The Evolution of the Coral–Algal Symbiosis

Part of the Ecological Studies book series (ECOLSTUD, volume 205)

Abstract

The fossil record chronicles the rise, fall, and recovery of reefs. It is a sobering record because of the longevity of post-extinction global reef gaps and the length of time before reef recovery. Intervals when reefs are either entirely absent or greatly reduced range from 1×106 years to as much as 10×106 years in duration. The length of time for recovery has implications for the current environmental crisis. Put into the perspective of the current biotic marine crisis, the implications are bleak for the future evolution of reefs. Although evolution is not predictable, the derivation of meaningful estimates on diversity trends and rates of recovery following mass extinctions, are emerging from the fossil record. A study of the role of zooxanthellate photosymbiosis in the geologic past may provide new insights into both successes and failures on living coral reefs. The integration of biology and the fossil record offers potentials to better understand the current coral reef problems, including the bleaching phenomenon.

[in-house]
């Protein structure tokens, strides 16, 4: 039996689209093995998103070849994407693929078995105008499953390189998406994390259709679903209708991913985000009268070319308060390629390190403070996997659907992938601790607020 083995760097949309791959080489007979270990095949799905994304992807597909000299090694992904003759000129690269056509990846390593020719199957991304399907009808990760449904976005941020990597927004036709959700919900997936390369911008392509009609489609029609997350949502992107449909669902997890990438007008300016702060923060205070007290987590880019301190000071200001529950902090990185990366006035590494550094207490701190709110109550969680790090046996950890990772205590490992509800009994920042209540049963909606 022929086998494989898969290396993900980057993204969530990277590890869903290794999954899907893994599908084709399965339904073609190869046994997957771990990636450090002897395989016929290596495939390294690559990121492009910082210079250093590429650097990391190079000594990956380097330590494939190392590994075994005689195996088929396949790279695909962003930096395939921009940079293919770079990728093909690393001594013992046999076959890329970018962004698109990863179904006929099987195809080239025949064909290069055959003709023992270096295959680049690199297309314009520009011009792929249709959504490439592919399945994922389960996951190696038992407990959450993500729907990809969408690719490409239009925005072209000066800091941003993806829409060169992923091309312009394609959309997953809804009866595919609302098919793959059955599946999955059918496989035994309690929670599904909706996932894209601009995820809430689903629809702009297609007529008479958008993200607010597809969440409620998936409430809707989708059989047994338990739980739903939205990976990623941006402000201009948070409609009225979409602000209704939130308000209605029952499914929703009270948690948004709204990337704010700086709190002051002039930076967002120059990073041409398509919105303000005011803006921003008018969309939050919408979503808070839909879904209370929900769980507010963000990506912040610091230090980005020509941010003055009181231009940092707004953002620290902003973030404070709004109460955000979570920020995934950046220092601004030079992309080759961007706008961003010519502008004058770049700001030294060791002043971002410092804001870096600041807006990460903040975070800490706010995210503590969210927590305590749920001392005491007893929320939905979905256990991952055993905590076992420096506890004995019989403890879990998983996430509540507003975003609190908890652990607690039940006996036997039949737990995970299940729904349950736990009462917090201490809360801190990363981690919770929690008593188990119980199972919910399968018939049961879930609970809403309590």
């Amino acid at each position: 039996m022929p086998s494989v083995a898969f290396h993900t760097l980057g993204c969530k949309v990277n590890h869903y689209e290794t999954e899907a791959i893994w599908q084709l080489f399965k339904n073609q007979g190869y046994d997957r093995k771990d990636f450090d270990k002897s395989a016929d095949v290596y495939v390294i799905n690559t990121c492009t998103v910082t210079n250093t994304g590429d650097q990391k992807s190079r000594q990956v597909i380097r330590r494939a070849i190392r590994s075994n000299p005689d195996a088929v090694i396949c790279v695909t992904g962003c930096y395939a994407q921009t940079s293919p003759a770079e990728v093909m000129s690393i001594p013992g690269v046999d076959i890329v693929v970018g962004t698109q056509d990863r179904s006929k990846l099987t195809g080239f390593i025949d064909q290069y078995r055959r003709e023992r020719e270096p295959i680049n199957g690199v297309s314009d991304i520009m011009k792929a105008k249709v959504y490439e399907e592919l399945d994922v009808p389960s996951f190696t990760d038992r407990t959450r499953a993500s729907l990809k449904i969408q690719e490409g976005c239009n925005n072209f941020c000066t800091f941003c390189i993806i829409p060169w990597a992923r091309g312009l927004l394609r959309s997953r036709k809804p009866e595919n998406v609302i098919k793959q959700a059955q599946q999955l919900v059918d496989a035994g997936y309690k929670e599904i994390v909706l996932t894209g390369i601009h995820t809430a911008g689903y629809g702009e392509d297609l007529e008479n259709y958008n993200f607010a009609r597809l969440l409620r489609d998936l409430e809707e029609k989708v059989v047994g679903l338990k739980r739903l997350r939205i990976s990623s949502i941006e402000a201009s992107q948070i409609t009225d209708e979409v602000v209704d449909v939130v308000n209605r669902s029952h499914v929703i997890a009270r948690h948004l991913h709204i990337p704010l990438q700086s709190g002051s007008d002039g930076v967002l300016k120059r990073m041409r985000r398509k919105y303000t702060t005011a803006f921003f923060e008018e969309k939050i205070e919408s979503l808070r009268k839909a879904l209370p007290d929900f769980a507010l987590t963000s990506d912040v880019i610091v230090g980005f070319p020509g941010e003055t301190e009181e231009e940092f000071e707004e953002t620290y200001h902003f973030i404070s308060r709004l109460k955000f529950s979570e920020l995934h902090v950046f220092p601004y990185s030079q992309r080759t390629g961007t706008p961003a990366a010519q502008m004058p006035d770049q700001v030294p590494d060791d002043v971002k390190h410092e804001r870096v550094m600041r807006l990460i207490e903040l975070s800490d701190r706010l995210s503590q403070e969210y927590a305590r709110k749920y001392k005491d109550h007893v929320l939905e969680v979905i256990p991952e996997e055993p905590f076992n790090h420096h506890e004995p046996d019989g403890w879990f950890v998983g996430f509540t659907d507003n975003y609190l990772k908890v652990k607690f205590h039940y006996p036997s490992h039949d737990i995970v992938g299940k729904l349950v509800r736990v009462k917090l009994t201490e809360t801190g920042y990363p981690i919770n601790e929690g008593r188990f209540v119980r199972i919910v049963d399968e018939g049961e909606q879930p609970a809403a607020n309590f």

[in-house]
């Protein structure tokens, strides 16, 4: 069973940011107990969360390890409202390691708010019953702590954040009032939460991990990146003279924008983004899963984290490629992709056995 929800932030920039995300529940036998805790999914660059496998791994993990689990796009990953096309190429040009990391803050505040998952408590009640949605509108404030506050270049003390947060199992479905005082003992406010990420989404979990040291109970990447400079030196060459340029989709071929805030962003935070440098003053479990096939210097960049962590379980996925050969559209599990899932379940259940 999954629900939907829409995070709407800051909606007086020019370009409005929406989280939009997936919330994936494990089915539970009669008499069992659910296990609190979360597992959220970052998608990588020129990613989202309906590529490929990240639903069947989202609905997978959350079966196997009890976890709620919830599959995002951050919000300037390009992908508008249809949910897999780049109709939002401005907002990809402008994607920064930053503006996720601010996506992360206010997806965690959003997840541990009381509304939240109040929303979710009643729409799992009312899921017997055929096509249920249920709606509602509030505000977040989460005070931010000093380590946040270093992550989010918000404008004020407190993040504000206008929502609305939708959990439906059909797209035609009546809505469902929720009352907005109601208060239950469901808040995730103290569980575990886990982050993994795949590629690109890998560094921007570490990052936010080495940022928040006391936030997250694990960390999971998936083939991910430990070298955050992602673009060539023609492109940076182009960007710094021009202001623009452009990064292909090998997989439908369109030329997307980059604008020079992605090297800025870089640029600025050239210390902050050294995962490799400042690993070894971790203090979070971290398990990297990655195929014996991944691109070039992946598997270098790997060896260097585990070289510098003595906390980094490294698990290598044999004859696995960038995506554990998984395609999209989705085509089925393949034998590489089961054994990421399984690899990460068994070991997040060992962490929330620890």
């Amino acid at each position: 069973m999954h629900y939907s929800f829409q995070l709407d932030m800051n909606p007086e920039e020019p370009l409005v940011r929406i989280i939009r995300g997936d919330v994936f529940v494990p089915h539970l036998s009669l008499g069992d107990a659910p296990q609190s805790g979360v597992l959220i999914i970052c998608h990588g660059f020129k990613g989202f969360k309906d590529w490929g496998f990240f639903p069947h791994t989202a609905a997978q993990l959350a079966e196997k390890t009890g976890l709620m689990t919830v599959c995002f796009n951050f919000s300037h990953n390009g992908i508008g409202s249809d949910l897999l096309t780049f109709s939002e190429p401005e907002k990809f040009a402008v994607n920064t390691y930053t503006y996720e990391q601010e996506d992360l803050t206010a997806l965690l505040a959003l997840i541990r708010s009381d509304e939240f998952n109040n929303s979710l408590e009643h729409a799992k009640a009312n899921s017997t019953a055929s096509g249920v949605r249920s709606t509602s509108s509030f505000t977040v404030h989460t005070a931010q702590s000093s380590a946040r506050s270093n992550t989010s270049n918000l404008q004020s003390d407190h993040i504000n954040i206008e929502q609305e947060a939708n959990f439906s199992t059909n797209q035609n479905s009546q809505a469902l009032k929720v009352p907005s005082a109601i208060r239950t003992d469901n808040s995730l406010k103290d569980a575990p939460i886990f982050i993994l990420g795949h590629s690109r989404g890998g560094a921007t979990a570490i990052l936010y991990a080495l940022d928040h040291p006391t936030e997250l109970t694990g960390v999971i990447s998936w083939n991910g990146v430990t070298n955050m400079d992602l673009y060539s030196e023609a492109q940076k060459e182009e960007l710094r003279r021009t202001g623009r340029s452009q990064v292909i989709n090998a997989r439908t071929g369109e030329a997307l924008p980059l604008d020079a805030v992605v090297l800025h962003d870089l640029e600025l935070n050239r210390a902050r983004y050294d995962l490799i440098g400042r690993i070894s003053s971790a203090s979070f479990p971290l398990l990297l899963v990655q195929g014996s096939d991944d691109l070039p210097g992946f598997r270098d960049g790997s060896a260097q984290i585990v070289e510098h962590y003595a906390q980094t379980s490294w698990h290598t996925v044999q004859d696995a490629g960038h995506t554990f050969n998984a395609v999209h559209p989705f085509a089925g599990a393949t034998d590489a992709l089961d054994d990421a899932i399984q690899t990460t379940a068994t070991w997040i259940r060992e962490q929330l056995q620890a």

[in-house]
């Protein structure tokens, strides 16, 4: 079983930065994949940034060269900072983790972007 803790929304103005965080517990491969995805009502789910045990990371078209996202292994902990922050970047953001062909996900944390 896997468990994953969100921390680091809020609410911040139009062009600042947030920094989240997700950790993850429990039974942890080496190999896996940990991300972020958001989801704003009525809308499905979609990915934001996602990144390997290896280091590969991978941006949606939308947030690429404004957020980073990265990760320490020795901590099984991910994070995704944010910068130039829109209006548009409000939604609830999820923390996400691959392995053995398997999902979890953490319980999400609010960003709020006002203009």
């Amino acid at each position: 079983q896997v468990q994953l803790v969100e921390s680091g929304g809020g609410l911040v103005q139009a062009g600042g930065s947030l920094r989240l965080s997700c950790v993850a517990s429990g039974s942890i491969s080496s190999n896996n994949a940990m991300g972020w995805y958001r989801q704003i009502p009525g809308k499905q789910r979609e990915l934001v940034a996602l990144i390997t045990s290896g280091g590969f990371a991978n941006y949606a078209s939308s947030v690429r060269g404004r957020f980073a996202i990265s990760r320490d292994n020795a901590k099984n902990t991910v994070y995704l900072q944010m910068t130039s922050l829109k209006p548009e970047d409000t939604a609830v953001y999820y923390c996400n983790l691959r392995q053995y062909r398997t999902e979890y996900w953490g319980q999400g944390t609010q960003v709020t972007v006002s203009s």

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Copyright information

© Springer-Verlag Berlin Heidelberg 2009

Authors and Affiliations

  1. 1.Paleontology CenterThe University of MontanaMissoulaUSA
  2. 2.Insitute of GeosciencesInsitute of GeosciencesAltenhöferalleeGermany

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